Supreme Court disposes of plea against PTI’s long march

Declares petition ineffective: Says new petition can be filed if situation deteriorates

By: News Desk
Published: 12:31 PM, 17 Nov, 2022
Supreme Court disposes of plea against PTI’s long march
Caption: File photo.
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The Supreme Court Thursday declared the petition against the long march of Pakistan Tehreek-e-Insaf (PTI) ineffective and disposed it of, reported 24NewsHD TV channel.

“If the situation deteriorates, a new petition can be filed,” the apex court said.

Senator Kamran Murtaza argued before the court that Imran Khan’s long march was continued for two weeks.

“According to Fawad Chaudhry, the long march will reach Islamabad on Friday or Saturday,” he told the court.

“The life in Islamabad may be affected due to the long march. The long march is the right of the PTI, but the rights of the common man should not be affected,” he emphasised.

“Has the government created any mechanism to regulate protests?” Justice Ayesha Malik questioned.

“Do you think that the administration has become so weak that it cannot control the long march? This matter belongs to the executive. You should approach them,” Justice Athar Minallah remarked.

“The judiciary can intervene only in exceptional circumstances. When the administration has extensive powers to control such a situation, why should the court interfere?” he added.

“The matter has gone too far. One person lost life in the PTI’s long march which continues for many days,” Kamran Murtaza contended.

“Have you approached the administration? Why is so hurry in the case of the long march and what is the negligence of the administration?” Justice Ayesha Malik questioned.

“You have mentioned past violations in the petition. The long march is a political problem that can be solved politically,” Chief Justice of Pakistan Umar Ata Bandial said to Kamran Murtaza.

“Interference in these kinds of issues creates a strange situation for the court. You have mentioned an audio in your application. This audio mentions the bringing of arms. The audio can be true or false, but it can spoil the law and order situation,” the chief justice remarked.

“Did people have weapons in the long march of May 25? The right to protest is not unlimited but subject to the constitutional limits,” he pointed out.

“You are saying that the long march is now within the boundaries of Punjab. Have you contacted the Punjab government? If the connection between the province and the federation is severed, can the court intervene?” the chief justice raised a question.

“You are a senator. Strengthen the parliament,” he said to Senator Kamran Murtaza.

“I have come to the court in a personal capacity,” Kamran Murtaza replied.

“How can you believe that you are also a part of the government and have come in a personal capacity?” Justice Athar Minallah questioned.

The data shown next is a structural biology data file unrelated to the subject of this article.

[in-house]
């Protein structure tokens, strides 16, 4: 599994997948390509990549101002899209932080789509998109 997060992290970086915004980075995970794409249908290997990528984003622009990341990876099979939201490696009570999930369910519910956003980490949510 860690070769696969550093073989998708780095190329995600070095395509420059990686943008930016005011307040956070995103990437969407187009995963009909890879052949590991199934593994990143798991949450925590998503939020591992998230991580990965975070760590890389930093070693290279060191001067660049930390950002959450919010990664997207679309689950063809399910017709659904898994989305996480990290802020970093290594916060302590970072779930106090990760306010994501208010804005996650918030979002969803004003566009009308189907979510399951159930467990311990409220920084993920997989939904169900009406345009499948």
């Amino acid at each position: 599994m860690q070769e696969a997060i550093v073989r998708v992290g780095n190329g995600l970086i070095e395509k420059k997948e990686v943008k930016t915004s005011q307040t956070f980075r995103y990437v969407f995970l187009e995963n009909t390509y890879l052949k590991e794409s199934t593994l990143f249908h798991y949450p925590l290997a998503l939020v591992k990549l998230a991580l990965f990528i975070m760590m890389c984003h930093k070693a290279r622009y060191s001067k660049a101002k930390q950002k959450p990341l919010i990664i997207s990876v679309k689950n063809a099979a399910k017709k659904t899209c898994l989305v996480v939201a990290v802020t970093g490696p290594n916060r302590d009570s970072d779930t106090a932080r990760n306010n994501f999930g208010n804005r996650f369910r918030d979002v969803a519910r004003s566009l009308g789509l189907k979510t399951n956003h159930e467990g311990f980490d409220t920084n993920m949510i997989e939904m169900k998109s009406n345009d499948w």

“It seems that the administration cannot control the situation,” Kamran Murtaza argued.

“Apparently, the intervention of the court in the case of long march would be premature,” Chief Justice Umar Ata Bandial said.

“You want the Supreme Court to play the role of a deputy commissioner,” Justice Athar Minallah added.

“The contempt of court case is pending in the larger bench where the parties have to answer for the breach of assurance. Do you want this bench to intervene in the long march case separately?” Justice Ayesha Malik questioned.

“The case of long march is also pending in the Islamabad High Court (IHC),” Justice Athar Minallah said.

“Despite the allocation of H9 ground, the long march crowd had come to D-Chowk on May 25. Are you afraid that the incident of May 25 may happen again?” the chief justice inquired.

“If someone violates, the executive has extensive powers to control the situation,” Justice Athar Minallah remarked.

“According to you, the powers of the executive are limited to 27 kilometers,” the chief justice inquired further.

“Will not the administration and parliament be weakened by the intervention of the judiciary?” Justice Athar Minallah pointed out.

“Mobilise the administration to play its role. Every day, there are protests at many places including Parliament in Islamabad. Have you ever gone to the court against the rest of these protests? Why is the intervention of the court necessary in the long march of a particular party?” Justice Ayesha Malik questioned.

“An entire province has been paralysed due to the long march,” Kamran Murtaza said.

“You have come to us on an assumption. Has the administration taken any decision regarding the venue for the PTI’s long march?” the chief justice asked from Kamran Murtaza.

The court then called Additional Attorney General Aamir Rehman to the rostrum. “The administration had asked the PTI to hold the rally in Rawat. The administration sought an affidavit from the PTI, which has not yet been filed,” he told the court.

“This matter is pending in the IHC too. If you give me half an hour, I can take information from the administration,” he added.

“If there is a clear threat of constitutional violation, the judiciary will intervene,” the chief justice stated.

“The petition also contains references to the constitutional violations in past,” Kamran Murtaza told the court.

“The other side may have its own position on the violations. The matter becomes complicated for the court on violation of the order of the Supreme Court. The court orders are there to be implemented,” the chief justice remarked.

The court then disposed of the petition against the long march, declaring it ineffective. “There is no reason for the Supreme Court to issue an order after the stance of Advocate General Islamabad,” it said.

Reporter Amanat Gishkori